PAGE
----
New Piano Music in 2020!


Performances of new piano music in February and April - see dates for details

Upcoming Dates

New York State of Mind - with Dave Liebman

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Arthurs Pub, 28 Thomas Street, Dublin D08 VF83

Dave Liebman - saxophones Mike Nielsen - guitar Ronan Guilfoyle - bass Conor Guilfoyle - drums

A three-set a night recreation of a typical 1060s New York jazz club gig, featuring the legendary Dave Liebman on saxophone with his long time Irish collaborators the Guilfoyle/Nielsen Trio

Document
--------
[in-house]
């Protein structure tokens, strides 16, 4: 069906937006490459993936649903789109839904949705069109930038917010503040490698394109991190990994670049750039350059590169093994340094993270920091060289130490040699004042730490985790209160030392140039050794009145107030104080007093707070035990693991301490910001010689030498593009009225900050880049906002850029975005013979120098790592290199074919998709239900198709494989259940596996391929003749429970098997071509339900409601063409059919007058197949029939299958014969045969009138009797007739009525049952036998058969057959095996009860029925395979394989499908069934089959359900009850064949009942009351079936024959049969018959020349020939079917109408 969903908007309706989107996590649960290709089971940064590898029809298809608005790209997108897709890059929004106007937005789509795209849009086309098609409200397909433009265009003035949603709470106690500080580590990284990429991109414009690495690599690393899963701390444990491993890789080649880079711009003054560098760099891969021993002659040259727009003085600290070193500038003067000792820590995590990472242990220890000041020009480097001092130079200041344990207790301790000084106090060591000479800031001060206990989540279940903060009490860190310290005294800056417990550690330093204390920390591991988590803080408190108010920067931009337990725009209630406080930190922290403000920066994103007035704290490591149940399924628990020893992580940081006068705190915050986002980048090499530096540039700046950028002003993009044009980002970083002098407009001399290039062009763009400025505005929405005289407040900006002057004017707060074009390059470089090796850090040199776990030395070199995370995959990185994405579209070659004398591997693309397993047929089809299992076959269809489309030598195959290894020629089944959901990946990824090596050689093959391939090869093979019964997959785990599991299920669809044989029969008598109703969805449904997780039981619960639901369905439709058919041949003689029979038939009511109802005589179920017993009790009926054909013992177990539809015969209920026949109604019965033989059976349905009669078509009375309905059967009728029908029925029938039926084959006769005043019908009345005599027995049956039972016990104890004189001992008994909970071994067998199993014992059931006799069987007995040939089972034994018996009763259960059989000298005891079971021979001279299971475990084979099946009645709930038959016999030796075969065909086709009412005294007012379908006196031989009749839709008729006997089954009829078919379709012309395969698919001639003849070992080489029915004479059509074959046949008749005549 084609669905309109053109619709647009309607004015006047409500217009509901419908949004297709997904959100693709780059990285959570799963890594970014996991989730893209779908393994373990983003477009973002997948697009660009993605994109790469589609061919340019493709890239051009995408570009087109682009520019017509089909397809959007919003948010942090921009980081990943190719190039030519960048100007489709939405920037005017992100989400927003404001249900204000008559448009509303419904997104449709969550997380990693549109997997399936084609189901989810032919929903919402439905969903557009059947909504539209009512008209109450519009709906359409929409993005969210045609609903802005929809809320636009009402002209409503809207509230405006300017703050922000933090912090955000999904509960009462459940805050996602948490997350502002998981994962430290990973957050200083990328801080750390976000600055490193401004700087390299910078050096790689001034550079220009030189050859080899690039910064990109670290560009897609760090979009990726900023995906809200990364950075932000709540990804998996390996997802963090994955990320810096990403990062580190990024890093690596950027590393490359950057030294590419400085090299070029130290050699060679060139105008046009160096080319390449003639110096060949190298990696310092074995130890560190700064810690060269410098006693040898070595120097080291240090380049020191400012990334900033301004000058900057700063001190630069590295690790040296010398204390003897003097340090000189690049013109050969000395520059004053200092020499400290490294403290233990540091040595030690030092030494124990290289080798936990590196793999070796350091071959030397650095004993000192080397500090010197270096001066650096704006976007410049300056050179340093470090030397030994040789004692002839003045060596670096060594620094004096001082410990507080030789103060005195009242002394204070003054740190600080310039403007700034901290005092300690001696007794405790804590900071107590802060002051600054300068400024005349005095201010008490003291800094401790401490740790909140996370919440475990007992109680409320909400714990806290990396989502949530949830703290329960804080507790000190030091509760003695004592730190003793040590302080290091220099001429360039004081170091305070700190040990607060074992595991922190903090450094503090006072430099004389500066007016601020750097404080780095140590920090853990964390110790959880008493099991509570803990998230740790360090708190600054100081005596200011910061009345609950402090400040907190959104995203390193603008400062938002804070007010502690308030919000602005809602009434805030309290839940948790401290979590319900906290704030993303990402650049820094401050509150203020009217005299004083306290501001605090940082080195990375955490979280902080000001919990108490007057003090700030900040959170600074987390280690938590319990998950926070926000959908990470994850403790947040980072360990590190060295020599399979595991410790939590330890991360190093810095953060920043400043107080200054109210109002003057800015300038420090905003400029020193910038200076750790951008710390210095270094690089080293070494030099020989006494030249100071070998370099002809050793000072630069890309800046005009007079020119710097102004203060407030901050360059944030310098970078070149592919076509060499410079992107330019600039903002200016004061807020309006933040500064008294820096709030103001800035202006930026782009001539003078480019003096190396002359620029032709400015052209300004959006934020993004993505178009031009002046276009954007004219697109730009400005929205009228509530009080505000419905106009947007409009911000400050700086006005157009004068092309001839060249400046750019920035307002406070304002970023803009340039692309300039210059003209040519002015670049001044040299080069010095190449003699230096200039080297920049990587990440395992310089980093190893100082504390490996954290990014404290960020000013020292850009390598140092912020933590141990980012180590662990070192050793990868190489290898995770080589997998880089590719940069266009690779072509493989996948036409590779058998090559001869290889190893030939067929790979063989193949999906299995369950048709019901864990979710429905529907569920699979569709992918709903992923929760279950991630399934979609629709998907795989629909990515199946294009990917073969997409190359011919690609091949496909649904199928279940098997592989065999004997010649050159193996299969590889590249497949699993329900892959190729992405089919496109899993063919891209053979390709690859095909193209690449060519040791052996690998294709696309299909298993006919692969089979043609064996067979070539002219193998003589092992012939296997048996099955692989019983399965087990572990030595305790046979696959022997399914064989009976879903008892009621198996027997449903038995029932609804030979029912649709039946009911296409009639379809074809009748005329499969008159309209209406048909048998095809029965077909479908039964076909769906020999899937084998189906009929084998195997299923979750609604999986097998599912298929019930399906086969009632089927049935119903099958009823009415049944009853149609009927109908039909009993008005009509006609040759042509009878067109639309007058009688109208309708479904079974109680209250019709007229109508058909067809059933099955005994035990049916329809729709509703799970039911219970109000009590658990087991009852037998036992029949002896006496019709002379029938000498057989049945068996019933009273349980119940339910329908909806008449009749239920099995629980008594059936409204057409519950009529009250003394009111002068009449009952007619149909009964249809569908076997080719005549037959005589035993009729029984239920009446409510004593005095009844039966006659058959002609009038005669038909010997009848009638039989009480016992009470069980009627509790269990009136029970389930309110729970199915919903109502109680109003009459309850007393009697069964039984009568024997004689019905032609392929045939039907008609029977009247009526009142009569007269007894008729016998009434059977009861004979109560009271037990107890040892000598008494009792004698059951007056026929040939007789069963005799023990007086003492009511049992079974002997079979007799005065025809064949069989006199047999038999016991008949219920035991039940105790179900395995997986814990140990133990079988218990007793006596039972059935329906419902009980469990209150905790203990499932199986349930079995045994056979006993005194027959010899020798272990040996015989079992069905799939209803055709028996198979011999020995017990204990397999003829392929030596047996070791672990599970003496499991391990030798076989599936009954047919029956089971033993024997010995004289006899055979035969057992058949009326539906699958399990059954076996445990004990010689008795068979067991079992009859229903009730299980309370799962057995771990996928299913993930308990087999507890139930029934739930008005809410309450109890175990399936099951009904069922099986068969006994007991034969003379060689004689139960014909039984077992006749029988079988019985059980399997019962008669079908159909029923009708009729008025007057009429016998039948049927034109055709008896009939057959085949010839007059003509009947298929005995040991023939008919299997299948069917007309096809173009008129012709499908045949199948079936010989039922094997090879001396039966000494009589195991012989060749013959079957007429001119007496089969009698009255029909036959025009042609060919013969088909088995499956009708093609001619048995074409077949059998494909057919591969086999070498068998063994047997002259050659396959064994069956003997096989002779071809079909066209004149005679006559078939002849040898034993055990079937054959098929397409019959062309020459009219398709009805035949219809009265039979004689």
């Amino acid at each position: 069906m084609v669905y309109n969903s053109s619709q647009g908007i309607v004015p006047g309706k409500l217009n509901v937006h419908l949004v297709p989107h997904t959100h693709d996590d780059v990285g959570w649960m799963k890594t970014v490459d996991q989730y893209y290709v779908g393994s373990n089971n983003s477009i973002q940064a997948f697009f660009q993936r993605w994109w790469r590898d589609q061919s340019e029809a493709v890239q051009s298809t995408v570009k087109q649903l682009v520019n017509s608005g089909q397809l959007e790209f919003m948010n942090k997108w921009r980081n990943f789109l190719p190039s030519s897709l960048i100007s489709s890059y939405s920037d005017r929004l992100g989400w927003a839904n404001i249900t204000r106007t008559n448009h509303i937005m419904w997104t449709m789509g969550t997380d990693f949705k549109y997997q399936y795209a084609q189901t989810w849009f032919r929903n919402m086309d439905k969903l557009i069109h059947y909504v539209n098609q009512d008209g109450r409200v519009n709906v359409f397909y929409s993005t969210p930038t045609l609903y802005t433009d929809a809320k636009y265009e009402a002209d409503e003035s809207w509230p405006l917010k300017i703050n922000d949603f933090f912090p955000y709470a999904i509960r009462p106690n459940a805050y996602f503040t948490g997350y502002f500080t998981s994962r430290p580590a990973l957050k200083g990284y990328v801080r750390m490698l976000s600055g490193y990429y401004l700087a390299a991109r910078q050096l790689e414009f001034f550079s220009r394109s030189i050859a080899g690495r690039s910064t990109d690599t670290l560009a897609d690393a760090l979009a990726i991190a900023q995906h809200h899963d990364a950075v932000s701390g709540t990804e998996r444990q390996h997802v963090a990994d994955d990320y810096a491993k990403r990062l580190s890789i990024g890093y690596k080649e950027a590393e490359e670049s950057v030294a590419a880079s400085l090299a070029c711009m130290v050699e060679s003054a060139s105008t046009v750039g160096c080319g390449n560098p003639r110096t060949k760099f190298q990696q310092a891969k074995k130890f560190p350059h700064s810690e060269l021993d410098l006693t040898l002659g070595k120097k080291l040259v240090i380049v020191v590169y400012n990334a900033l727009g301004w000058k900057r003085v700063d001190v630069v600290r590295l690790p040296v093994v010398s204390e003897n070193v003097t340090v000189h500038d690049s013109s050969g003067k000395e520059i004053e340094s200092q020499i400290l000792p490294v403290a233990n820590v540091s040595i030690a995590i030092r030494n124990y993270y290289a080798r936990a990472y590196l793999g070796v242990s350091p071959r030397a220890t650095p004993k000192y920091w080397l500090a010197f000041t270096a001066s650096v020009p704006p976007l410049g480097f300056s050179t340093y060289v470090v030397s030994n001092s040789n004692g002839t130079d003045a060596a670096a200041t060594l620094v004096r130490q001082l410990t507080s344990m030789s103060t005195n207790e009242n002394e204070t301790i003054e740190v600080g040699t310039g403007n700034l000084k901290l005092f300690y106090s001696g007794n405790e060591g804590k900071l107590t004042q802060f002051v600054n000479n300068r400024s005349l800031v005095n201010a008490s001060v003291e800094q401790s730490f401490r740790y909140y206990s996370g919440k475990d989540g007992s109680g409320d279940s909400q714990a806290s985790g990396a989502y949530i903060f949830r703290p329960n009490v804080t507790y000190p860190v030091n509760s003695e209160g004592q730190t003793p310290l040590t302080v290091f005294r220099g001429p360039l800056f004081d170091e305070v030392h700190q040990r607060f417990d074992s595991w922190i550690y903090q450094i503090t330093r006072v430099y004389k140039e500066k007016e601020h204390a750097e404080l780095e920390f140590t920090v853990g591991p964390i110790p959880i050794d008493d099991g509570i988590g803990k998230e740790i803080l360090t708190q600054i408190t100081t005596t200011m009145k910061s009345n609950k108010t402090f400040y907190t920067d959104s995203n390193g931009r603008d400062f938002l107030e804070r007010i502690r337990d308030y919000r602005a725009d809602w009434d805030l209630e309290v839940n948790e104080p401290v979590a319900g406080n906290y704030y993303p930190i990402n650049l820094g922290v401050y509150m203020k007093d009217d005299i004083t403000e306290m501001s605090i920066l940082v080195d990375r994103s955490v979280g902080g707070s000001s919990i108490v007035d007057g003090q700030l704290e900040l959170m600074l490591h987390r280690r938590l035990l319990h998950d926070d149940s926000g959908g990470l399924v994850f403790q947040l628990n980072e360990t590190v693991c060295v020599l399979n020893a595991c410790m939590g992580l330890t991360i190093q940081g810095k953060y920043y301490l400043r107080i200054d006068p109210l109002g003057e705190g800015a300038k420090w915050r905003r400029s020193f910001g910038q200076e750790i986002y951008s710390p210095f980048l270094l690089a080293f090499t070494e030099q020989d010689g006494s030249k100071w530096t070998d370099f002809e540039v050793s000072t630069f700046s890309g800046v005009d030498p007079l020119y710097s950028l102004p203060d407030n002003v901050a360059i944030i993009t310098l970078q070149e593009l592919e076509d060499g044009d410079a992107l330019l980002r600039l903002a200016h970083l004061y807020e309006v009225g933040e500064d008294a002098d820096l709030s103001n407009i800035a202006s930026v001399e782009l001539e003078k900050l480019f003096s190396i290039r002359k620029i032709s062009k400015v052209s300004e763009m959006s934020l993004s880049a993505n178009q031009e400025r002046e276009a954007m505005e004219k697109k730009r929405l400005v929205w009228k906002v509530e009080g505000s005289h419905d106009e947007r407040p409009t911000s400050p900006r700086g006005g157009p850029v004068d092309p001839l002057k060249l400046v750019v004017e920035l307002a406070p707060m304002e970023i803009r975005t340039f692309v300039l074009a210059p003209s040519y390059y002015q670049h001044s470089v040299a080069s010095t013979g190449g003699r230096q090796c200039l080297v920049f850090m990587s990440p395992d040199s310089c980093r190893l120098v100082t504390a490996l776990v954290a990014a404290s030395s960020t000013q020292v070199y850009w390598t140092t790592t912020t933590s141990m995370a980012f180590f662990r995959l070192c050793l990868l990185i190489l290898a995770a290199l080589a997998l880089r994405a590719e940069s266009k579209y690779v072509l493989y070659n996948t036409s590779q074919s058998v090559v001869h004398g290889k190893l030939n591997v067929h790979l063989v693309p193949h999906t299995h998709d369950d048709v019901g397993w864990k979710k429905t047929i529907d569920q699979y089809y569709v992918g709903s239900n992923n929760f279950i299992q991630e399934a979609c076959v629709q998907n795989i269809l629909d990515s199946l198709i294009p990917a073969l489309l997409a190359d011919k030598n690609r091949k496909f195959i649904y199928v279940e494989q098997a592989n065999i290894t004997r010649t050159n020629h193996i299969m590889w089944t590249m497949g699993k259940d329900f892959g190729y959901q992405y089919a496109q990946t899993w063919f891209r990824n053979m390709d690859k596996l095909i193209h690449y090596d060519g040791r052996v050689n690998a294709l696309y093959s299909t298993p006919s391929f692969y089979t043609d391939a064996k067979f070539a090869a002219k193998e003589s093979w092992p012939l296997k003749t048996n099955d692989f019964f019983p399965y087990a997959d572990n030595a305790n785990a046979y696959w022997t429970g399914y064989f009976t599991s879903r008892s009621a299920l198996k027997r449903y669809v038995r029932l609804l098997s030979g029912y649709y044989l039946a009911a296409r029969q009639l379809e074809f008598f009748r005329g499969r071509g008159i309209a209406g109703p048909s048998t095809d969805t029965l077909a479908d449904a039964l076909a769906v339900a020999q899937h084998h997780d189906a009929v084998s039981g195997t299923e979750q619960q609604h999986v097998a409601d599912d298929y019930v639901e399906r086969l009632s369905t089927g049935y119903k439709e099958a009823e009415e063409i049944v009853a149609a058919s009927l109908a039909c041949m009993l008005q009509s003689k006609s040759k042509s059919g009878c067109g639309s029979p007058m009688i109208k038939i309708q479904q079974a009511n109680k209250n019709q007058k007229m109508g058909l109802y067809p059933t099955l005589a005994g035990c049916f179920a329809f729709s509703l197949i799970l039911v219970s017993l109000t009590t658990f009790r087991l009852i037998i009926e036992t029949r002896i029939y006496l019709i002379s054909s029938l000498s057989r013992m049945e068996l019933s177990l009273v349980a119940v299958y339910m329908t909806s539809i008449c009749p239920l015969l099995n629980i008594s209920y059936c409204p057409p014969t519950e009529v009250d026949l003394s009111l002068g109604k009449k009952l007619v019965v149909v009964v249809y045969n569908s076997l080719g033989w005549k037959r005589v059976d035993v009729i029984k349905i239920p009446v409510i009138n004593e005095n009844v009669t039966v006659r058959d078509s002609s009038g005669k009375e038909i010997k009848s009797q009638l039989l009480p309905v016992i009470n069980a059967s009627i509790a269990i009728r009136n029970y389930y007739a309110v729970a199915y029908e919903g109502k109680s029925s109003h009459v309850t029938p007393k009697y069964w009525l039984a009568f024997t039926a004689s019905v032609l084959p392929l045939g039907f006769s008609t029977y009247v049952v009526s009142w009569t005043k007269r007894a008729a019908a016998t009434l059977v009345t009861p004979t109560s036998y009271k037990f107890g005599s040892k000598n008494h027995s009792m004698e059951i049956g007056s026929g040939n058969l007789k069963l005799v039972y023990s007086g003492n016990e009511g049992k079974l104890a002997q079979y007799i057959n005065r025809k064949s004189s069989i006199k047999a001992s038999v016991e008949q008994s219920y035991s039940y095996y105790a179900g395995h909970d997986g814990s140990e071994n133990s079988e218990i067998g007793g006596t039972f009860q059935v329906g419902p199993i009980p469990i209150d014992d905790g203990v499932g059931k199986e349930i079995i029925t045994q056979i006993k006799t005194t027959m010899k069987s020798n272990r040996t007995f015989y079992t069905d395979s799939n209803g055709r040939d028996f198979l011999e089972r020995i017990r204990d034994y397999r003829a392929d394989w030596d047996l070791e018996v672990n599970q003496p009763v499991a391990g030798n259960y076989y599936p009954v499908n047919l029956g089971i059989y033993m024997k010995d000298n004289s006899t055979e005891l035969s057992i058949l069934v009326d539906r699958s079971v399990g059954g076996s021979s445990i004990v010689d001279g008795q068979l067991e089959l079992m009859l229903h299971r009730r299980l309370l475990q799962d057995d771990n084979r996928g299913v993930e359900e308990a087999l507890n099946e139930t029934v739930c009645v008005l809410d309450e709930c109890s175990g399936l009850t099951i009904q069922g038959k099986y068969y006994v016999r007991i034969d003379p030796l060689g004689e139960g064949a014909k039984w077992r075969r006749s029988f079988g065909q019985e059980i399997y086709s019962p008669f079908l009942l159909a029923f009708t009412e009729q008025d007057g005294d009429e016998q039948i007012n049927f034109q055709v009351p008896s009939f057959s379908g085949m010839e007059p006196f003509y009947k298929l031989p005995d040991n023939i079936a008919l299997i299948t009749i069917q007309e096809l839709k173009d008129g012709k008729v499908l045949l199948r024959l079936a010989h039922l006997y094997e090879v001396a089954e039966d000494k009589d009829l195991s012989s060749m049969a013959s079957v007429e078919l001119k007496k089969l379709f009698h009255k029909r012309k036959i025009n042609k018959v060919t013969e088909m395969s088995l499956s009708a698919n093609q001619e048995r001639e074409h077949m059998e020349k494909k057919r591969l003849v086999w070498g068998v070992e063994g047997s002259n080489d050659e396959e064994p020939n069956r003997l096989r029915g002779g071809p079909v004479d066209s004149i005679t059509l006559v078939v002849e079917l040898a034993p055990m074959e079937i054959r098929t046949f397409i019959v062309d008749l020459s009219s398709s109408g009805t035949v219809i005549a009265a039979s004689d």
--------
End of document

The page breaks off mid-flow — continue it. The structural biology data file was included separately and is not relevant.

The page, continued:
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Creative Rhythmic Concepts for Jazz Improvisation Sample Lesson: Lesson 5, Metric Modulation A sample lesson and audio clip from the book Creative Rhythmic Concepts for Jazz Improvisation by Ronan Guilfoyle (© 2000 Newpark Music). What is Metric modulation? Metric modulation is the modulation of the original metre, either upwards to a faster tempo or downwards to a slower tempo, using a subdivision of the original pulse to decide the speed of the modulation. The mechanics of the process are as follows: 1) Subdivide the original pulse into smaller or larger pulses. 2) Reorganise these pulses into regular groupings, so that the impression of a new tempo or metre is created. However it should be stressed that at no time during Examples 9 -17 does a real new tempo come into existence, only the impression of a new tempo is created. This "new" tempo maintains a strict relationship to the original pulse at all times. This type of metric modulation is a very common one, and is probably one that you have done yourself at times. A simple example of metric modulation is the technique of "double time" and "half time". When we go to double or half time we maintain a strict relationship to the original pulse and the changes go by at the original speed. This is metric modulation. In double time the modulation speeds up, and in half time the modulation slows down. The technique of metric modulation can be used extremely effectively to create tension and release, and to provide variety and contrast within a piece. In the written part of the examples, everything is written out rhythmically only. On the two stave system, the bottom stave represents the original pulse and the top stave represents the modulation. On the top stave, the dotted line represents the bar line of the new suggested pulse. All of these subdivisions are of 4 or 8 bar lengths. The reason for this is that as jazz musicians we are used to dealing with tunes constructed from these numbers of bars and when dealing with an unfamiliar concept like metric modulation it is good to have something to relate to. However I must stress that modulations can last for any length of time and, like substitute chord changes, are completely at the discretion of the improviser. In all of these examples, when the bass and drums modulate to the new tempo, both instruments accentuate beats 2 and 4 of the bar in the normal jazz manner. All of these examples are of swinging time but there are of course other ways of modulating with different feels. The basic process of these modulations is as follows. Take the original pulse and subdivide it, (such as into quarter note triplets as in example 9), and then, treating each single unit of the subdivision as a quarter note, regroup these subdivisions into 4, thus creating the impression of a new tempo but in reality being part of the original tempo. Example 9: 6 bars modulated pulse = 4 bars original pulse. Modulation: 3 over 2 Click here to listen to Example 9 in MP3 format. Inc. (Ohio, USA) is an authorized retailer for goods and services provided by Ronan Music.”